the generational dividing line has nothing to do with the shape. Its the overall technological stae of the art that is important. If you don't think the state of the art between the MiG 25 and F-15 is different then you are blinded by the cosmetic form and hardly in as position to make a judgement.

posted on Mar, 12 2005 @ 05:03 PM
waynos, isnt the cosmetic shape, is about the aerodynamic concepts, look the mirage3 looks similar with the mirage2000, but both machines have diferent aerodynamics concepts with the same "cosmetics" (unstable aerodynamics due the diference between mass and lift position), thats not the case between mig25 and f15 that use the high wing, medium aspect ratio, "box" fuselage,etc,etc, -the 25s have better fuselage sustentation- its obvius that there are diferences between both, but the aerodynamics are almost the same.

in the same way the f16 and f18 are in the same class, because both use the lift vortexs, using angled leading edges portions, among other 4th generation concepts.

please post one credible reason, with all respect you arent saying anything with that ...."you are blinded by the cosmetic form and hardly in as position to make a judgement"

[edit on 12-3-2005 by grunt2]

posted on Mar, 25 2005 @ 01:52 PM
the euro fighter typhoon dosent belong to 4.5 Gen(as stated in this forum) it belongs to the 3rd generation ...atleast that's what theirofficial Website claims
to quote
""one of the World''s most advanced and capable 3rd Generation fighters - The Eurofighter Typhoon." "

posted on Jul, 14 2005 @ 12:50 AM
Where would you put the F-117, the B-2 and in case it exist the Aurora. I ask this question because the F-117 was developed in the late 70's, the B2 in the 80's and the Aurora in the early 90's.

So what generation are these?

posted on Jul, 23 2005 @ 07:00 AM
Isn't it strange that, throughout the 1970's and 1980's, F-teens were labelled 'third generation'. And only when the RAM-K and M (MiG-29 and Su-27) prototypes became known (and then seen, in Finland and by the Swedes over Bothnia) that we began talking '4th generation'.

I think where most people screw up is in failing to give fighters the same qualifications of 'generation' as we do people. Usually around 14-20 years. Not 10.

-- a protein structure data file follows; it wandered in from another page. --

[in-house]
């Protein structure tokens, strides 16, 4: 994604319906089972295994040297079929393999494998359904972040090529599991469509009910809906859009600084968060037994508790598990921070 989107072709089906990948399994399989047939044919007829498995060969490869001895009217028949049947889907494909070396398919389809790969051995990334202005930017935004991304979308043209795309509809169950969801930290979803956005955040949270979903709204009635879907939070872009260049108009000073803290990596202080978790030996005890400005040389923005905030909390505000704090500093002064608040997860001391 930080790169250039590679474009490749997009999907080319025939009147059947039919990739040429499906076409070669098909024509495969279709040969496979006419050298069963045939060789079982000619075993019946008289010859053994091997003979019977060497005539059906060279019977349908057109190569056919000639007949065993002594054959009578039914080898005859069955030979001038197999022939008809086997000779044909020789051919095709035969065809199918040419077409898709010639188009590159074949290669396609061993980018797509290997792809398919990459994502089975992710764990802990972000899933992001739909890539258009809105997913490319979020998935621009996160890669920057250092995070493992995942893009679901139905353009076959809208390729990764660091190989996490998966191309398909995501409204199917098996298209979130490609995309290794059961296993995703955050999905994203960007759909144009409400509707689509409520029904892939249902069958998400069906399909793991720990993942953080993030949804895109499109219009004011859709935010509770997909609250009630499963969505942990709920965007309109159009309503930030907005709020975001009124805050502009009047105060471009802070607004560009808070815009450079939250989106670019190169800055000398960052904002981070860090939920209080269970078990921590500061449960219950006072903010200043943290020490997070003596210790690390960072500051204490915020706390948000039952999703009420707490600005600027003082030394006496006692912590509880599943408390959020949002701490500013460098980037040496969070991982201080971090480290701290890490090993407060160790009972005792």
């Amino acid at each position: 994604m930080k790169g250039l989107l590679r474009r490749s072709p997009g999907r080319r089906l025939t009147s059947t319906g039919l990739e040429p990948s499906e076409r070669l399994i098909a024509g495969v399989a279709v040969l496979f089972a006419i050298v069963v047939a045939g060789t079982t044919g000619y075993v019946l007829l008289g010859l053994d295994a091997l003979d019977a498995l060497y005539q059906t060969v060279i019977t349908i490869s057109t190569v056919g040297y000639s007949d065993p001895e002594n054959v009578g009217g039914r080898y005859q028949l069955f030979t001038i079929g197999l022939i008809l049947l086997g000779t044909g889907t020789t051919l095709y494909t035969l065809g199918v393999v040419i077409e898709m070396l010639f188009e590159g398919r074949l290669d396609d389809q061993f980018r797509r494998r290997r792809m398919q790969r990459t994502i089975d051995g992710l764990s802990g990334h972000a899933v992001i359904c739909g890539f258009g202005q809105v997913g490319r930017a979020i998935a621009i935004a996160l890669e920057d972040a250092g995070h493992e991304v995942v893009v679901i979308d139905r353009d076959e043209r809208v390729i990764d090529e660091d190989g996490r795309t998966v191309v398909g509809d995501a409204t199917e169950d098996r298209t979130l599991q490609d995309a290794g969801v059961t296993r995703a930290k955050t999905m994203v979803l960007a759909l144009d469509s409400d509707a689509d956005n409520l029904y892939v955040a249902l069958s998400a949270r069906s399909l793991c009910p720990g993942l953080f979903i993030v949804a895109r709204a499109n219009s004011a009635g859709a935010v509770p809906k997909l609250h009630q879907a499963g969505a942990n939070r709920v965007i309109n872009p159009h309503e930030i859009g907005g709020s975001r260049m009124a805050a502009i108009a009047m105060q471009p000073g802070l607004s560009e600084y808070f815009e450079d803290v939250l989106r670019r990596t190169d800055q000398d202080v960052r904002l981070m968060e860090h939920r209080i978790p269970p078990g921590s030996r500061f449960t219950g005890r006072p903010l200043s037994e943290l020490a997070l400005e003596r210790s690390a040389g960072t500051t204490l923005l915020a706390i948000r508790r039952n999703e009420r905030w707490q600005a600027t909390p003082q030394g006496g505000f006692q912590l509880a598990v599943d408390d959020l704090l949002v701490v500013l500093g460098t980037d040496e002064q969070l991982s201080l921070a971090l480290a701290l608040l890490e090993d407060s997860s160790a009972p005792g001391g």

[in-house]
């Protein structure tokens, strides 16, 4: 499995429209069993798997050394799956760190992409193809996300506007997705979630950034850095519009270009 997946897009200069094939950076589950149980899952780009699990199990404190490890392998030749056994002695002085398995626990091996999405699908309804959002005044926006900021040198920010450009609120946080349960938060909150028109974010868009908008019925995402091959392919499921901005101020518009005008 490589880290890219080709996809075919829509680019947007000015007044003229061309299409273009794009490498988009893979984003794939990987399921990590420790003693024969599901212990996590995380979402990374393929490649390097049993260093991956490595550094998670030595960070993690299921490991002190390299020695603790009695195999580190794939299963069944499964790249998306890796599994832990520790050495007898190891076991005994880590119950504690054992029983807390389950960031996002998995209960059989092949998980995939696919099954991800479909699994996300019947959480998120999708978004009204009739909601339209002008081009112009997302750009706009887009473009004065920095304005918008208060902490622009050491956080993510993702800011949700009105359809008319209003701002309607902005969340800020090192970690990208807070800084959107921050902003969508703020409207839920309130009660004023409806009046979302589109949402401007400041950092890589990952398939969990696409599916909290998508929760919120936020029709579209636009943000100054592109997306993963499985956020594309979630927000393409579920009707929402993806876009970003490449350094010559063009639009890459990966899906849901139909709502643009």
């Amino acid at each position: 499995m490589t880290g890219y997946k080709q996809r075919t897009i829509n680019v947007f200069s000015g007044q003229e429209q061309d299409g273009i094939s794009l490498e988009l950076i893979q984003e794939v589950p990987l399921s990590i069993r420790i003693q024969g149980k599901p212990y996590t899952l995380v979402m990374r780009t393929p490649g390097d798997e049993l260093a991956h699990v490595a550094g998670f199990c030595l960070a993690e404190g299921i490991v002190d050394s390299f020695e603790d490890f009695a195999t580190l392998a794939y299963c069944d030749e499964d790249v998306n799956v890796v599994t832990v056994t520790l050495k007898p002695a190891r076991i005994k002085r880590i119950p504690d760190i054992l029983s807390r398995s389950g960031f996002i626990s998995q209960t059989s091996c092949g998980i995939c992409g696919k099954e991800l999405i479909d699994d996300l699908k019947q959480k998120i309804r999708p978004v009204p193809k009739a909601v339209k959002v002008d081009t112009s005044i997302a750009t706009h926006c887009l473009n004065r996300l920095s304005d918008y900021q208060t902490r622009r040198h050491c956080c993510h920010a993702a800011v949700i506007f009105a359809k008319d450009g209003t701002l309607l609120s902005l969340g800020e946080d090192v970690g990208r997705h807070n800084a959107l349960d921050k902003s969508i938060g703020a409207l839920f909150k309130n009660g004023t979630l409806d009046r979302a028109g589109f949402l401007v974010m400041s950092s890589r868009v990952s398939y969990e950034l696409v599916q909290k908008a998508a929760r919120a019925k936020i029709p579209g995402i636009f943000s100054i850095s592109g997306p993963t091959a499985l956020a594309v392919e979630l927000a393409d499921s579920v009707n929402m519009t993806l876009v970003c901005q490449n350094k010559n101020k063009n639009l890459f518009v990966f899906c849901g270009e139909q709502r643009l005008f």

While separating out the capabilities of said platforms as a function of those which provide _useful increases in performance_ to the designated mission role of the airframe.

Me-262 through F-100 are _all_ 'day fighters' (so is the F-104 for that matter though the F4D is not and the F-89/94/86D are not and all these served within the 14 year block between 1945 and 1959). Thus they are Generation-1 because they effectively require a human to directly intervene in the aiming/deployment of the weapons systems. So too are Mystere, Ouragon, MiG-15/17 and early 19.

Generation-2 is determined /somewhat/ by supersonic capabilities but more importantly by what those capabilities meant in terms of _requiring_ automation of the weapons system to engage targets. At which point every 'night fighter' became and 'all weather' fighter. If only because you could typically climb through the soup before it iced your airframe. And the reliance upon onboard radar made the use of the unaided eye (and thus time of day) unimportant.

Thus all F-4, MiG-21/23/25 and Mirage III aircraft are Gen-2. Whose _numeric block_ takes you to at least 1973. If not 1978. Ironically, among these would be the Kfir (Whose Elta-2001 is little more than a gunranger, akin to that of the F-86A) and at least the developmental period if not service entry of ALL the F-teens except the Hornet.

The F-teens however are characterized by their own specific performance improvements: digital FLCS (Flight Control Systems) as a function of handling a 1:1 thrust to weight ratio in EM or Energy Maneuver stabilized scenarios (this many G, times this many knot-seconds= this turn rate. Mix and match to beat the enemy 1 or 2 circle fight). Also important are the digital radars (LDSD + reliable EID onboard) and the incorporation of ALASCA seekers and at least the beginnings of PGM use through targeting pods (again, even accounting for the fact that the F-111 and F-4D/E used them long before).

Thus, even though they are technically still within Gen-2, these jets _define_ Gen-3. Including the JA-37 and Su-27/MiG-29/31 and the Mirage 2000 which all came a little later yet in the 1980's. The Tornado F.3 being a hybrid with piss poor aero performance and 'getting better' AI.24 radar, even though it too only entered service in the 80's.

Generation 4 is a mixed bag. As it /was/ envisioned, it was supposed to be everything that Gen-3 was (1:1+ and EM with carefree handling) in a 'no AOA restriction, much smaller, all smart munition' format. Thus you have the European canard clones which really are not that impressive in and of themselves but rather /conceptually dated/ by what was assumed about the F/A-22 that shared their mid-1980's development start date. For the 'ATF' was itself typically represented as a canard delta in early artwork and it's VLO and Supercruise downplayed greatly (even as it had virtually no PGM capability which was something supposedly covered by Agile Falcon and later the ATA).